Disgraced ex-FBI Director James Comey, former CIA Director turned anti-Trump activist John Brennan and former Director of National Intelligence and Trump critic James Clapper are the subjects of a dispute over which top Obama administration officials advocated for the infamous Steele dossier to be utilized as evidence in the Russia collusion investigation.
The argument erupted into the open with surrogates being quoted in the news media not long after Attorney General William Barr appointed a U.S. attorney to investigate the origins of the Russia collusion claims.
The fiasco was kicked into high gear after Fox News cited “sources familiar with the records” pointing to an email chain from late-2016 showing Comey allegedly telling FBI employees that it was Brennan who insisted that the anti-Trump dossier be included in a January 6, 2017 U.S. Intelligence Community report, known as the ICA, assessing Russian interference efforts.
A former CIA official, clearly defending Brennan, shot back at the assertion, instead claiming that it was Brennan and Clapper who opposed a purported push by Comey to include the dossier charges in the ICA.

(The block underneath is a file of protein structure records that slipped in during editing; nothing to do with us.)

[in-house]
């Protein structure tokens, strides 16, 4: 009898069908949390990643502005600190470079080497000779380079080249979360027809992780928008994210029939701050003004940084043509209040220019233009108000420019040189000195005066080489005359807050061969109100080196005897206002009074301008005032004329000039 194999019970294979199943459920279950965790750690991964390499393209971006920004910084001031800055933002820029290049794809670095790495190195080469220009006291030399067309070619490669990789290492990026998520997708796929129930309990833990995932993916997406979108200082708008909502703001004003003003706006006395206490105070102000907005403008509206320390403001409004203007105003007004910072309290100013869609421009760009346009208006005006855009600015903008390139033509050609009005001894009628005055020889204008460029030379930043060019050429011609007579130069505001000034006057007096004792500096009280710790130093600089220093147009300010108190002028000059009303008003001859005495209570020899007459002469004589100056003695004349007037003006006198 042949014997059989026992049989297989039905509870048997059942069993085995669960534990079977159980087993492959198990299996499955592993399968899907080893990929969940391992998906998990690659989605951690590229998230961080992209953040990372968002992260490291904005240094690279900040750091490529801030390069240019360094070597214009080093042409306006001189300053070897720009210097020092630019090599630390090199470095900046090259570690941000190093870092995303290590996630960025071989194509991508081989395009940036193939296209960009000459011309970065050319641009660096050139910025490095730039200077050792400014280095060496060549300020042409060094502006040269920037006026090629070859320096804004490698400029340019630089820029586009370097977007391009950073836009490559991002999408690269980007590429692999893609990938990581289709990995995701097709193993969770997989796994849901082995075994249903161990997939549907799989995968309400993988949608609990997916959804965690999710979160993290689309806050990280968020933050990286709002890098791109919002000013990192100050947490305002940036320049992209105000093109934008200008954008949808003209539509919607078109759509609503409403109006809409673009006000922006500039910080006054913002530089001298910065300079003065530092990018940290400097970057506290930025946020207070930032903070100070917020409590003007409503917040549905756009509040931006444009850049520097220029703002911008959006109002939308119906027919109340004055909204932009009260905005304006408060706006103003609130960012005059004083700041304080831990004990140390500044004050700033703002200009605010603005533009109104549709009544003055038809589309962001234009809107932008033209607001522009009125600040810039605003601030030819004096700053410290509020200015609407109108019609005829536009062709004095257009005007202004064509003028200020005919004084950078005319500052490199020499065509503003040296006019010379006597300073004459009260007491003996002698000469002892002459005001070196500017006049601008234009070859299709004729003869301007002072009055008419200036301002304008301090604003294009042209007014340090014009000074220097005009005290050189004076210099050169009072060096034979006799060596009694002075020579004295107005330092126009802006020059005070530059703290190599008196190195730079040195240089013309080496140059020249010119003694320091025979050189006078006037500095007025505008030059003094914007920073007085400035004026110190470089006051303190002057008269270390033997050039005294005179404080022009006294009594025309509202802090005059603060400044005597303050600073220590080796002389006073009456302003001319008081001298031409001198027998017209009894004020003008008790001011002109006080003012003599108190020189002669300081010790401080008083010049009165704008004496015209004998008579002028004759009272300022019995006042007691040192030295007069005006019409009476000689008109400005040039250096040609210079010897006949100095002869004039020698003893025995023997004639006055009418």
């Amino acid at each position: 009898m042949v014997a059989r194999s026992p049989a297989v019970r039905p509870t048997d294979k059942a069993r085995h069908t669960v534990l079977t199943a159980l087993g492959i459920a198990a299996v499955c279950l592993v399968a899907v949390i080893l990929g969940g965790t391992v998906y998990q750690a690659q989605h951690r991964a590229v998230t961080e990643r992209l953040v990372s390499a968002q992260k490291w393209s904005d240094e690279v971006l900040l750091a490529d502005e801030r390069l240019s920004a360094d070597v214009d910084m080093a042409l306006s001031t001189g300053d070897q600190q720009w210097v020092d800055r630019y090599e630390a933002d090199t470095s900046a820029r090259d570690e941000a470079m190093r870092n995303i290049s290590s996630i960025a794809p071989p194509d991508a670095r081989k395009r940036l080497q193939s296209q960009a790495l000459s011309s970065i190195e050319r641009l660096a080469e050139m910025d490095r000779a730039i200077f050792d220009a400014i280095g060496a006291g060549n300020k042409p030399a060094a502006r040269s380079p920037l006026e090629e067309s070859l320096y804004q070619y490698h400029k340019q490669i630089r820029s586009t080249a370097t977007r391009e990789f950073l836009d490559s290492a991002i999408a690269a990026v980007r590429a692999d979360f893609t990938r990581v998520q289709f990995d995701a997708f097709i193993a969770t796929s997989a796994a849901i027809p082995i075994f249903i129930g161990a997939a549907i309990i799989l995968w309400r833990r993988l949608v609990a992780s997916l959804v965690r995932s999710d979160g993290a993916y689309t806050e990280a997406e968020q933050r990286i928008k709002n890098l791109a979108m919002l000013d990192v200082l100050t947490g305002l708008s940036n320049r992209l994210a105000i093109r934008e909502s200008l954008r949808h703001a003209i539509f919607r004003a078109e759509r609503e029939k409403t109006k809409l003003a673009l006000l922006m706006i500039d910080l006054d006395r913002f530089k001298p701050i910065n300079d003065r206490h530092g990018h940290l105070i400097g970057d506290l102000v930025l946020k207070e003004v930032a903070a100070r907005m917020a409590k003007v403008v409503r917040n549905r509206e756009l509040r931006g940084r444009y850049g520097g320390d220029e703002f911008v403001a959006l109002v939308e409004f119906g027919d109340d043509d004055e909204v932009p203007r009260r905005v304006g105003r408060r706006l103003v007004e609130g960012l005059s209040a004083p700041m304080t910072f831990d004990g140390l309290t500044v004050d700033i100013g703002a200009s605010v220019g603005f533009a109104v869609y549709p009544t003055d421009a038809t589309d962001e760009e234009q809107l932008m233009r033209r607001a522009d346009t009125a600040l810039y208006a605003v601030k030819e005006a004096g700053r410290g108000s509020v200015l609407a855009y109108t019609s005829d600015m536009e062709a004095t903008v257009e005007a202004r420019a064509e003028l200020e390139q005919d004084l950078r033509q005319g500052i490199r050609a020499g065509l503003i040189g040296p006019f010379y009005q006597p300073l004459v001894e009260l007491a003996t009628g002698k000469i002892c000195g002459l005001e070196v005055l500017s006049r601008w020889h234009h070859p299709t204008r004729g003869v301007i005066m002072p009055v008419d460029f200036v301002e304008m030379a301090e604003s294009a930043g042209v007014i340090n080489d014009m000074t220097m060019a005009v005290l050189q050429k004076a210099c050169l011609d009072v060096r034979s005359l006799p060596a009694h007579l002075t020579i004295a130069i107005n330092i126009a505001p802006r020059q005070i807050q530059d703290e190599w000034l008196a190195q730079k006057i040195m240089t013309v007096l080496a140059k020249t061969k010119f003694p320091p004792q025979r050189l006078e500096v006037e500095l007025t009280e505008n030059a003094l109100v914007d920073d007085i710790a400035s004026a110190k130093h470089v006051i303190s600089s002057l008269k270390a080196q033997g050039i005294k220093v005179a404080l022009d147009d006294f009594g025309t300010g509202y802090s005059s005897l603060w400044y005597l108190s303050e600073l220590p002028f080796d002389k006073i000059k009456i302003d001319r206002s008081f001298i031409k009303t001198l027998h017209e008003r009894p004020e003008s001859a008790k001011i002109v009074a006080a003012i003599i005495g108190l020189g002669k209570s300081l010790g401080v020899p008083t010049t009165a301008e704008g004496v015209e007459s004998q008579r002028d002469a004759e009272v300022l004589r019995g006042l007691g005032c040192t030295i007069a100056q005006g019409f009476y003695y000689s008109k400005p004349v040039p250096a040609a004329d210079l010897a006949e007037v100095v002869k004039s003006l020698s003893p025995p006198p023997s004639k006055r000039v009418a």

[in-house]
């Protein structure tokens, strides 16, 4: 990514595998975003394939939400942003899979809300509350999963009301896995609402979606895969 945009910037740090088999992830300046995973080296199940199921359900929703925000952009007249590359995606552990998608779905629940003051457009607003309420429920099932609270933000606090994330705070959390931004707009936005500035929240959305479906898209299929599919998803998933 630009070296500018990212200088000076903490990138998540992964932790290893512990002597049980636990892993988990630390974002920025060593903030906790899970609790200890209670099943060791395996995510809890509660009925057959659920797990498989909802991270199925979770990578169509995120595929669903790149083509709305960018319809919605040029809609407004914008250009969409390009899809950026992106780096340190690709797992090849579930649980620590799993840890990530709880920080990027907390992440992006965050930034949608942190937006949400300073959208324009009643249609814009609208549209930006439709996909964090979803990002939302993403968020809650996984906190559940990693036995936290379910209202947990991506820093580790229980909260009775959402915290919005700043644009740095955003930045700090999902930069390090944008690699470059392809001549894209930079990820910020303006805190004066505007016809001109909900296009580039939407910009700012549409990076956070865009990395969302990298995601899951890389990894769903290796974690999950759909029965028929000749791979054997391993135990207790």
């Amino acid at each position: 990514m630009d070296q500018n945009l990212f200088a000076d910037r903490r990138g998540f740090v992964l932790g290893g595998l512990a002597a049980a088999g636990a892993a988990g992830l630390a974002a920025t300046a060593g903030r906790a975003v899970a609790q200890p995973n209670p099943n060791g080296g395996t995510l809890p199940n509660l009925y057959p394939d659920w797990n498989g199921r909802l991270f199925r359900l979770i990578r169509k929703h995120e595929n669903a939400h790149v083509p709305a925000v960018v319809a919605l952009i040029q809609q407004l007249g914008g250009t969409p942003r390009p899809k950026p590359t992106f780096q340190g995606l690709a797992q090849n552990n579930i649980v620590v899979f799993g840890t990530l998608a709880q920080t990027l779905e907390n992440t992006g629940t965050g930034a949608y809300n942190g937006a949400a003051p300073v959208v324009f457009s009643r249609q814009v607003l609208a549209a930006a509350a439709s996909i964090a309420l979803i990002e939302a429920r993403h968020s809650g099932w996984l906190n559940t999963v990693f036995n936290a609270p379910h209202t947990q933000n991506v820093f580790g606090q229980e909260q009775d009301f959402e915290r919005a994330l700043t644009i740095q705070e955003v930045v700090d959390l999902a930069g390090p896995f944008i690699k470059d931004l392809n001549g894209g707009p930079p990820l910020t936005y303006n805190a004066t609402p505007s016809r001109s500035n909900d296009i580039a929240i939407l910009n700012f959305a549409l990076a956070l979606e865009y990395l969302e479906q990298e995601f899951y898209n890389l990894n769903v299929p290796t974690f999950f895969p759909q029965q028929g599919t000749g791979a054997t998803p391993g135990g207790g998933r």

The dossier was also cited as evidence in three successful FISA applications signed by Comey to obtain warrants to spy on Trump campaign adviser Carter Page. The first was signed in October 2016; the second and third were renewal applications since a FISA warrant must be renewed every 90 days.
The dossier, authored by former British spy Christopher Steele, was produced by the controversial Fusion GPS firm. Fusion was paid for the dossier work by Trump’s main political opponents, namely Hillary Clinton’s 2016 presidential campaign and the Democratic National Committee (DNC) via the Perkins Coie law firm.
“Former Director Brennan, along with former [Director of National Intelligence] James Clapper, are the ones who opposed James Comey’s recommendation that the Steele Dossier be included in the intelligence report,” the official told Fox News.
“They opposed this because the dossier was in no way used to develop the ICA,” the official added. “The intelligence analysts didn’t include it when they were doing their work because it wasn’t corroborated intelligence, therefore it wasn’t used and it wasn’t included. Brennan and Clapper prevented it from being added into the official assessment. James Comey then decided on his own to brief Trump about the document.”
The official was addressing the reported email from Comey fingering Brennan as insisting that the dossier be utilized in the ICA report on Russian interference.